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Tips for Correcting Embroidery Mistakes
If you have worked with machine embroidery for longer than a week, you most likely have had to "pick something out." This is the task of removing embroidery from a garment, and it's something we've all had to do. But by following a few guidelines, you will find it much easier to perform this job when the time comes.
First, always use some type of backing when you hoop garments, as this gives you a layer between the thread and the fabric. The backing also acts as a buffer that prevents you from digging into the fabric.
Use what I call the "light hands" approach. You must be patient-don't just jab at the stitches. Sometimes you have to pick out one stitch at a time; it's like taking a knot out of a shoestring or untangling a necklace.
Make sure that whatever tool you use to remove the stitches is sharp and well maintained. If you use scissors, designate a pair for this use only. Personally, I like to use cuticle scissors. All drugstores carry them, they're inexpensive and they have very sharp, small points that make it easy to get into tight places. They are also especially good for lettering. If you use some type of electric razor, make sure to keep it free from lint and dust, and keep it oiled and covered when not in use. Whatever tool you decide works best for you, always make certain it is sharp and clean.
I also like to use quilter’s pins. They have a larger head than dressmaker pins, and the pin itself is longer and easier to handle. Also, keep a pair of tweezers on hand if you don't have fingernails. They allow you to pick up one thread at a time.
Maintaining proper tensions while stitching is very important because it lets you easily see where the bobbin thread is. This way you have a path to follow, and you can simply go straight down the center of the stitching.
Using a razor
Now for the picking process. I have found that a razor can be used with the blades up or down. Work from the back of the garment, and try to cut as much of the bobbin thread as you can. Next, turn it over, and using the point of the scissors, gently rub across the top threads, pulling them out as far as you can. Cut off all remaining threads and repeat, cutting the bobbin threads on the back. Make sure before you start ripping out a design that you have a good surface to work on. A counter top or table works well, but you must get a feel for how firm you need to press to cut the thread and not the shirt. After a few minutes you'll get the hang of it, and in no time at all, thread will be flying.
Small letters are the most difficult to remove, so make sure that your tensions are correct before you start to sew. (Topping may be used for extra protection.) When removing script letters, I start with the last letter and work backwards. With block letters, I start at the end of each letter. First, clip the tie-off knot. Place the point of the scissors in the center of the letter, and clip the bobbin thread. Continue with each letter, cutting as much bobbin thread as possible. Turn the garment over, and gently rub the points of your scissors over the top thread, pulling as much out as you can easily remove.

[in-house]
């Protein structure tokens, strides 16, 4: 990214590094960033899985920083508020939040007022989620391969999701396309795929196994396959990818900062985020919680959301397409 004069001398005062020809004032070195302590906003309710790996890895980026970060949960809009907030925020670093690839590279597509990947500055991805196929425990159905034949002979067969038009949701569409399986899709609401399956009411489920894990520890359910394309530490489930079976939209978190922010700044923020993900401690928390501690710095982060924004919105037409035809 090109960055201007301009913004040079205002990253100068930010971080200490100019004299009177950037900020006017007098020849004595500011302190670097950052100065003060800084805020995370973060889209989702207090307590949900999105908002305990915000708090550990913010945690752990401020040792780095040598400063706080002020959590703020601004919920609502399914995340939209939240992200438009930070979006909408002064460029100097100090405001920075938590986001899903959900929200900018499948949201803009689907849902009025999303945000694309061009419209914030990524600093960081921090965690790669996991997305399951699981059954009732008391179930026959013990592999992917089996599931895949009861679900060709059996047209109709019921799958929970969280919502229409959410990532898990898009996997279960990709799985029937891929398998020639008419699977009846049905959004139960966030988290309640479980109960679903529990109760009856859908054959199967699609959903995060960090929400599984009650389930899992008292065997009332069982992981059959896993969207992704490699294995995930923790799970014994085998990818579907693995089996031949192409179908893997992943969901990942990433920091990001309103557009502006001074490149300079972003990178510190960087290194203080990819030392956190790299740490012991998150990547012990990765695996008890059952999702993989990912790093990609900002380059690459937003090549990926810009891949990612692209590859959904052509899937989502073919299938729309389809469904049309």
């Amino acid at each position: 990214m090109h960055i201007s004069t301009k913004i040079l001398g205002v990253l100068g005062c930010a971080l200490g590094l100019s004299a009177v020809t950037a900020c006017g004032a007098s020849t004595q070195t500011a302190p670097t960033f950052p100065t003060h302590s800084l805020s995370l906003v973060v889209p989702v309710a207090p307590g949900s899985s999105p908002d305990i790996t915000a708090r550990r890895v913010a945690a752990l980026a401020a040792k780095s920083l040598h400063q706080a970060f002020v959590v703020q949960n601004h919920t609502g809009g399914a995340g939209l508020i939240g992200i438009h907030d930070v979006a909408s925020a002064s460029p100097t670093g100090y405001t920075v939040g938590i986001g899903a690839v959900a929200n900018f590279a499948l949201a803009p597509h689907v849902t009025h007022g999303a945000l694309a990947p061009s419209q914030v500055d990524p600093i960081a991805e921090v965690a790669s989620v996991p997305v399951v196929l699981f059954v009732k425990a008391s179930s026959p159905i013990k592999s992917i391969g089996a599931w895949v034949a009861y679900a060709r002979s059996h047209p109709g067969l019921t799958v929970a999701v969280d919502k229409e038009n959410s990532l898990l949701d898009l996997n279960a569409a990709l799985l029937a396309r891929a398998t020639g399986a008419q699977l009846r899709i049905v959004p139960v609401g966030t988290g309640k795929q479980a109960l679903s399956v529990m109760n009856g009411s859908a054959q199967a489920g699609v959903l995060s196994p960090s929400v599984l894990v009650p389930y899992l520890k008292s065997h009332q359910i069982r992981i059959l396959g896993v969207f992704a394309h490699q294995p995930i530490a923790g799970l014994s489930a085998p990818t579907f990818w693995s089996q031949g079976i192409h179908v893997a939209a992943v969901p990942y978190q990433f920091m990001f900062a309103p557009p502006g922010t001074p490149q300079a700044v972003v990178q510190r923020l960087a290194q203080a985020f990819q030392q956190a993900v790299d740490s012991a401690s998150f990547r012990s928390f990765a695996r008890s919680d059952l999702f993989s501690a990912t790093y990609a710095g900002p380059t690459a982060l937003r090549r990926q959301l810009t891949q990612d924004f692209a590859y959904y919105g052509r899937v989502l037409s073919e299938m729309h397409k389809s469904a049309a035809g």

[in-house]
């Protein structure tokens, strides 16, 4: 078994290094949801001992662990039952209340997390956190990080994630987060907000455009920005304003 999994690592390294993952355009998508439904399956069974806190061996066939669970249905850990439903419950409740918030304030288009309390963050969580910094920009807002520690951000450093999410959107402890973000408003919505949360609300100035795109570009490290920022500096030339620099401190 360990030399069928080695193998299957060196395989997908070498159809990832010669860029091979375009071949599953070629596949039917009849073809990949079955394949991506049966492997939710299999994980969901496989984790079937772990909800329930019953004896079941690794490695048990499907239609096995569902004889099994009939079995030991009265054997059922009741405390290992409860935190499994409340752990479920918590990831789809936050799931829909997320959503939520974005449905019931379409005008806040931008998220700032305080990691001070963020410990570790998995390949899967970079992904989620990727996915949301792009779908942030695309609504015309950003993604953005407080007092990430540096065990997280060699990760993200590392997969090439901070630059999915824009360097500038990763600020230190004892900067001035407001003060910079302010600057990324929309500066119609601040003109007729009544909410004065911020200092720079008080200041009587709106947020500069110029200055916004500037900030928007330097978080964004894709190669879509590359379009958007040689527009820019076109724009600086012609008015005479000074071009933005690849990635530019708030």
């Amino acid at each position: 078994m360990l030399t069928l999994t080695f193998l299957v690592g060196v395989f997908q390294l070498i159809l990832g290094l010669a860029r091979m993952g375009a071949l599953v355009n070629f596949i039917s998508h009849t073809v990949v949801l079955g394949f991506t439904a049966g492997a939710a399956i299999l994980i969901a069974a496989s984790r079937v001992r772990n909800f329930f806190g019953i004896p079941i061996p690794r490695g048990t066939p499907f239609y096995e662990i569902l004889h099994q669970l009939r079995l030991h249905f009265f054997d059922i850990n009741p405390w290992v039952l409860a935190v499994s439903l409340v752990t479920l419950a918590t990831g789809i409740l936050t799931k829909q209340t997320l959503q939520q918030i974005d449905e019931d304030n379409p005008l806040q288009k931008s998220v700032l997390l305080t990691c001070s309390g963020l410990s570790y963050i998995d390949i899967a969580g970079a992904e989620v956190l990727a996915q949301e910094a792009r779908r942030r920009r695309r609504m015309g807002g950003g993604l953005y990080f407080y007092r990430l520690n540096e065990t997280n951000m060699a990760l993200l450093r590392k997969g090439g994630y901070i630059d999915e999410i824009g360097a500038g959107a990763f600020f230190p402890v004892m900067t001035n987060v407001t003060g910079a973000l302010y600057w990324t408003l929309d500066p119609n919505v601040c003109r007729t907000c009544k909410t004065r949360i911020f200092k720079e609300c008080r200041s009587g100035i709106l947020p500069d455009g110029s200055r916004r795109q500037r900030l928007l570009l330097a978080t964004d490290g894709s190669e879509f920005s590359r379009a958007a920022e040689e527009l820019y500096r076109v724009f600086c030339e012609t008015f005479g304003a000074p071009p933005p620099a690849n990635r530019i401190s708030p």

Don't force anything. You may need to use a pin or the tip of a needle to remove very small knots. Remember, do not push or pull the fabric; pull only the threads that come easily. You can go back later and see what is causing the rest to stay. Work on each segment individually.
If you are removing one or two letters or a small part of a design, be sure to put a new piece of backing under the area before you start to stitch again. After you remove the stitching, the backing is weak, and if it is not replaced, more than likely you will get bird-nesting or a hole.
If you need to remove large fill stitch letters, it's basically the same approach. Gently guide the point of the scissors up the bobbin thread, clipping as you go. After a short while, return to the bottom of the letter, move over a bit and start again. By doing so, the top thread will release and will pull out easily.
After removing the design, you may also need to remove the needle marks. There are a number of ways to do that; steam seems to be the best way, but I have also used a soft fingernail brush to gently bring the fabric together. If you have time, you can wash the garments. Also, spray sizing will help lift and add body to the fabric before sewing again.
There are some fabrics that don't hold up well to all this picking. They include corduroy, terry cloth, satin, silk and pique knits. But, if you use backing and topping, you may get lucky and will be able to remove a design and sew another in its place.
There are many things you can use to remove stitches-nippers, seam rippers or disposable razors. Someone once told me she used a nail file and rubbed it over the back to cut the threads. It doesn't matter what you use, just be gentle and very, very, patient.